Freeman Spogli Institute for International Studies Program on Energy and Sustainable Development Stanford University


Constitutional Roulette: The Russian Parliament's Battles with the President Over Appointing a Prime Minister

Working Paper

Eugene Mazo

Issued by
CDDRL Working Papers, 2005

This Article seeks to examine the constitutional powers of the Russian presidency and parliament over the nomination of the prime minister in closer detail. It does so in order to argue that Russia's executive may not always be as strong - or as "super-presidential" - as the conventional wisdom holds. It is true that, on paper, Russia's constitution provides for a strong presidency. Yet this is not the same as guaranteeing Russia a strong president. To put it another way, there may be a difference between the powers granted to an office and the powers able to be used by its occupant. If this seems like a subtle point, it nonetheless is an important one. It is crucial to understand why, on some occasions, a president might be kept from exercising his written constitutional powers, while on others he might even be able to surpass them.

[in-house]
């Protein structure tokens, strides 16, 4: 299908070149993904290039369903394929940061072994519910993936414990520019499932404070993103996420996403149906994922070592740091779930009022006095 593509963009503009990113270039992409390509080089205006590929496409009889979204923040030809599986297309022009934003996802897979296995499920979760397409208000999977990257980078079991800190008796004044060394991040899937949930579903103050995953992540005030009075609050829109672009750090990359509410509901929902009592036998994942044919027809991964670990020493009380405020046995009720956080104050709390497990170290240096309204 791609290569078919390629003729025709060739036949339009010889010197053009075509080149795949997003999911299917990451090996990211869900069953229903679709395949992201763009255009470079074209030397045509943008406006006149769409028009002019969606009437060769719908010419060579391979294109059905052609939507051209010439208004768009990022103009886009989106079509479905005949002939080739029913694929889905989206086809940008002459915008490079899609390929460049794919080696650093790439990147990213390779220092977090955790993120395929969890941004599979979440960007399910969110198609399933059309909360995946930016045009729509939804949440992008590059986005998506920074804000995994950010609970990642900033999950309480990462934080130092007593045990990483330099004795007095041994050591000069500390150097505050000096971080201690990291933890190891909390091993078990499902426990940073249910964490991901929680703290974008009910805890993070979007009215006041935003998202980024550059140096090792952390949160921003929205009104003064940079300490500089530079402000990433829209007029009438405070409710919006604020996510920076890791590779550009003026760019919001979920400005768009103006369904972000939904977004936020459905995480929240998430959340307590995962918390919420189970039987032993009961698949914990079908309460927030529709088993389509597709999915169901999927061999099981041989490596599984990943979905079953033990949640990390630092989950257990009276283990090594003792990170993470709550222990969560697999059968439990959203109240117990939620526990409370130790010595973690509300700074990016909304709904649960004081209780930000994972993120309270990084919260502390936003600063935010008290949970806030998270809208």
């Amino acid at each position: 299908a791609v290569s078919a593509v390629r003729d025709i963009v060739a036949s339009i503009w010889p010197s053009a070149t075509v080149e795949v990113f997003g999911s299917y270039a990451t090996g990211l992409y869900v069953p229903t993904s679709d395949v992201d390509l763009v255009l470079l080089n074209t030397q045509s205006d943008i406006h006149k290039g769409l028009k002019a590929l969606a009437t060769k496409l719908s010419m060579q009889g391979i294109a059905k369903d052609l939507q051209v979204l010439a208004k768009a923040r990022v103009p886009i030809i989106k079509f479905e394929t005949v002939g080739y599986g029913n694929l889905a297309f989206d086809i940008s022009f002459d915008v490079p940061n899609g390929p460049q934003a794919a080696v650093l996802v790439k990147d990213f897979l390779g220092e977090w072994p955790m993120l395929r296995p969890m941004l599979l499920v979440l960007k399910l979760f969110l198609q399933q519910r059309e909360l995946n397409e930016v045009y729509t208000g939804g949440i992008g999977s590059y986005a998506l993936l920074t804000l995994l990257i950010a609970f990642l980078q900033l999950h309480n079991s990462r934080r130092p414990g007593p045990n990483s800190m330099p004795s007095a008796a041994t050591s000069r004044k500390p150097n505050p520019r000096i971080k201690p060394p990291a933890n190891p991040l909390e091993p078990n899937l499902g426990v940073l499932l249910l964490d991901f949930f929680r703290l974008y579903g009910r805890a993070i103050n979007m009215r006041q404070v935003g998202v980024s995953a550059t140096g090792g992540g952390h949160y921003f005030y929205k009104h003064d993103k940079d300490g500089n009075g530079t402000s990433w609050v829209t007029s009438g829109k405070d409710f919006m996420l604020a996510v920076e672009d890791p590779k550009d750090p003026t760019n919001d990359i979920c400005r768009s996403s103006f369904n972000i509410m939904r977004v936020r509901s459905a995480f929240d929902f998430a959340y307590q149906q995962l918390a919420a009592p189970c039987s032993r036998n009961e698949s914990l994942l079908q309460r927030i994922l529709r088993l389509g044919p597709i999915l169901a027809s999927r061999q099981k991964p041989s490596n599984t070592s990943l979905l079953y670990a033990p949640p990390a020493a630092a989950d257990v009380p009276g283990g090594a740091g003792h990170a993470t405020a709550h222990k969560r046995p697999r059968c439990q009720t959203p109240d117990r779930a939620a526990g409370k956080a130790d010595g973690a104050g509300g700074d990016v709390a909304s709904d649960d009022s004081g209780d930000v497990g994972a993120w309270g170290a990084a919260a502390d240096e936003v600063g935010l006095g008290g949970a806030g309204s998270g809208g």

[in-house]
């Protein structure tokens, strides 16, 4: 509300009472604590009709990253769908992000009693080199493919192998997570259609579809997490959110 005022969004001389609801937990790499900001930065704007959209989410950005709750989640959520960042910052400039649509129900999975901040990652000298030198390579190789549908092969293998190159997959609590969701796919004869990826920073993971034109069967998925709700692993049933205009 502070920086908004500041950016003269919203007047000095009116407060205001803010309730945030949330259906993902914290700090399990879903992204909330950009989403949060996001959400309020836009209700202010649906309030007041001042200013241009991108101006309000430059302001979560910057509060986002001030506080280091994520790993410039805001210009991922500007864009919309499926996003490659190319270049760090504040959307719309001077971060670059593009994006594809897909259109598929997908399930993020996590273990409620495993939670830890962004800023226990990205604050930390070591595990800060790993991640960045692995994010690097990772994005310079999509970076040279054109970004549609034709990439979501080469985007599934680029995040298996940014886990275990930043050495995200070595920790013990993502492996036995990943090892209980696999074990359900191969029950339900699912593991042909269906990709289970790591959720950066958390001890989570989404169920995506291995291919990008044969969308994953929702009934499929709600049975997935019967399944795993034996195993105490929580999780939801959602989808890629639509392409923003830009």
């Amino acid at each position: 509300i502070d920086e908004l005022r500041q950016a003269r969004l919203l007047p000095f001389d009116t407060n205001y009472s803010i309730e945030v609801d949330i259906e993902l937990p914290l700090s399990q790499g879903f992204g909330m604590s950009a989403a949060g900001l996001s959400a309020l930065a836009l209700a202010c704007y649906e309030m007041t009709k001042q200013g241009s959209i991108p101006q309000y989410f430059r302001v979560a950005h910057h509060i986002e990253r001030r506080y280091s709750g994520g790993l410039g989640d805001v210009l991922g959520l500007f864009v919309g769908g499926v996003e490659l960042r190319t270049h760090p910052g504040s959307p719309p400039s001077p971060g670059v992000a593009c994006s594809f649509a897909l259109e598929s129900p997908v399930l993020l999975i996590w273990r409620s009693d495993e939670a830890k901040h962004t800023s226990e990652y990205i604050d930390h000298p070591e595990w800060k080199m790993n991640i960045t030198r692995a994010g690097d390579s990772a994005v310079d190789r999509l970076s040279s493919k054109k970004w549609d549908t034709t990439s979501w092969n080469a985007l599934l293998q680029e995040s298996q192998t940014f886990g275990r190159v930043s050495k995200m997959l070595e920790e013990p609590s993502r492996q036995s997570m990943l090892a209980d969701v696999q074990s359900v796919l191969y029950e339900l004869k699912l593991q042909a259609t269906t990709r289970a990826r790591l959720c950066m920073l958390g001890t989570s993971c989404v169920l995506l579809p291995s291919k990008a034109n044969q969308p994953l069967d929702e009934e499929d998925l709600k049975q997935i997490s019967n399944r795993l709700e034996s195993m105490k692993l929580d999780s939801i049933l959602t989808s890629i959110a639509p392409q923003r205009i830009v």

Topics: Russia